Northeastern United States

There’s An Enhanced Risk For Severe Thunderstorms In The Northeast And Mid-Atlantic On Monday

Medieval Cold Snap That Caused Famine And Death Reveals Danger Of Climate Change

The Storm Prediction Center's severe weather forecast for May 1, 2017. | Image Credit: Dennis Mersereau

Dennis Mersereau

The Storm Prediction Center’s severe weather forecast for May 1, 2017. Click here for a larger version of this map.

A significant portion of the Northeast and Mid-Atlantic is under the threat for severe weather on Monday as a powerful storm system passes by the region. The same system that wreaked havoc in the center of the country this past weekend will generate intense squall lines that could produce widespread damaging wind gusts, some instances of large hail, and possibly even a couple of tornadoes.

The early-morning forecast issued for Monday by the Storm Prediction Center (SPC) painted a large swath of the East Coast under the threat for severe weather during the afternoon and evening hours, stretching from the U.S./Canada border down the eastern seaboard through South Carolina. An enhanced risk—the area shaded in orange on the map above—is a three out of five on the SPC’s categorical scale that conveys the expected coverage and intensity of severe thunderstorms.

A low-level water vapor image from the GOES-16 weather satellite. Data from GOES-16 is still considered preliminary and non-operational.

College of DuPage/NOAA

A low-level water vapor image from the…

How Were Roads Cleared Before Snowplows?

Though we’re nearing the beginning of spring, this week has left much of the northeastern United States dealing with the aftermath of a serious bout of snowfall. We take for granted that our roads will be plowed in a timely manner, but it took a long time for us to get to that place.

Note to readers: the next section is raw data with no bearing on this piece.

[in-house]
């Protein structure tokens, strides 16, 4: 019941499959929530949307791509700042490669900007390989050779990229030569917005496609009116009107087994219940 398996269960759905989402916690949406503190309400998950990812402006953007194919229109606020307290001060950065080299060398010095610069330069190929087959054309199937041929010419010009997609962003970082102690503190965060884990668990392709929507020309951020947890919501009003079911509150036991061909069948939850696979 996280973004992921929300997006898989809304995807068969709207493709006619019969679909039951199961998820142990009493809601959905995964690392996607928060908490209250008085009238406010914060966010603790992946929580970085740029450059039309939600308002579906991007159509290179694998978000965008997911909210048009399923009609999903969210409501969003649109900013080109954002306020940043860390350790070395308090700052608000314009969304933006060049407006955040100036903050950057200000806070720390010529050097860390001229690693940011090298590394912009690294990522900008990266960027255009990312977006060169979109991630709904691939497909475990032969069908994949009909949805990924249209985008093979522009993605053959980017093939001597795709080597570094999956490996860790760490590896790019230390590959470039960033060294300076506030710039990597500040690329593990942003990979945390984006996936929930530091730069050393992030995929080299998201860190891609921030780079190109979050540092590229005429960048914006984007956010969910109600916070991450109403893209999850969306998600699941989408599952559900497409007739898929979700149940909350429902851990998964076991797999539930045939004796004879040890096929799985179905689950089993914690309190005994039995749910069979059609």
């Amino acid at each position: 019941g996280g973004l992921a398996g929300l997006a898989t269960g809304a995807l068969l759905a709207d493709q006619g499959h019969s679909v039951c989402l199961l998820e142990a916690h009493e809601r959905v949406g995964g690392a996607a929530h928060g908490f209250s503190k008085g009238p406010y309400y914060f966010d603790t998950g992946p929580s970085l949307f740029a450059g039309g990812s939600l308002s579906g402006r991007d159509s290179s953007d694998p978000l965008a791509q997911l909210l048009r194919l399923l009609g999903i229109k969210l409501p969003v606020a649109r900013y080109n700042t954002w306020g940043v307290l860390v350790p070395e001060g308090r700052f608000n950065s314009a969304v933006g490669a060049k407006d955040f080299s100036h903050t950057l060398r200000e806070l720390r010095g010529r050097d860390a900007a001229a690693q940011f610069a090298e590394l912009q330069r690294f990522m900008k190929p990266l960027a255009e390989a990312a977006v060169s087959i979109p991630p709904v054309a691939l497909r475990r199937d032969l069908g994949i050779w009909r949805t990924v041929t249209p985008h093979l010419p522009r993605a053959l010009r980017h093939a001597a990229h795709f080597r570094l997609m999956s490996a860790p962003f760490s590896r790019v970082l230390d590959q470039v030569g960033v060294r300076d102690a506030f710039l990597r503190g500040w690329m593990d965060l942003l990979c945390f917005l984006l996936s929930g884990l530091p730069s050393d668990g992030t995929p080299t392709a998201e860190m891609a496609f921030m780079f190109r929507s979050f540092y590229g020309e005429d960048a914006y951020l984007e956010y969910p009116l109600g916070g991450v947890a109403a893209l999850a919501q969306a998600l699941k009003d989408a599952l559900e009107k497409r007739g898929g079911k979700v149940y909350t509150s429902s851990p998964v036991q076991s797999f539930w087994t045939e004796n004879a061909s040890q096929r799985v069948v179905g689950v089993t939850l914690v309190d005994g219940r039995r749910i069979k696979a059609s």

Let’s throw it back to the 1700s, when towns in the northeastern United States were just beginning to develop. As they grew, so too did the networks that connected them—which, of course, then mandated a postal service. As CityLab noted, during the Great Snow of 1717, the fastest way for mail carriers to travel the snowy roads between Boston and New York was to trade in their horses for a pair of snow shoes and make the trek on foot. Oof.

But year after year of heavy snowfall taught settlers to prepare for the weather. This meant stockpiling goods, founding organizations to aid those who needed coal and firewood, and inventing ski-like runners to attach to carts, which allowed for a sleigh-like method of transport. However, while these devices helped people to travel in inclement weather, it didn’t solve the issue of actually clearing the roads of snow.

This takes us to the 1840s, when the first patents for snowplows were issued (though there’s no record of one being used until around 1862). According to the National Snow & Ice Data Center, “The plow was attached to a cart pulled by a team of horses through the snow-clogged streets.” Though implemented in Wisconsin, the plows quickly grew to be popular…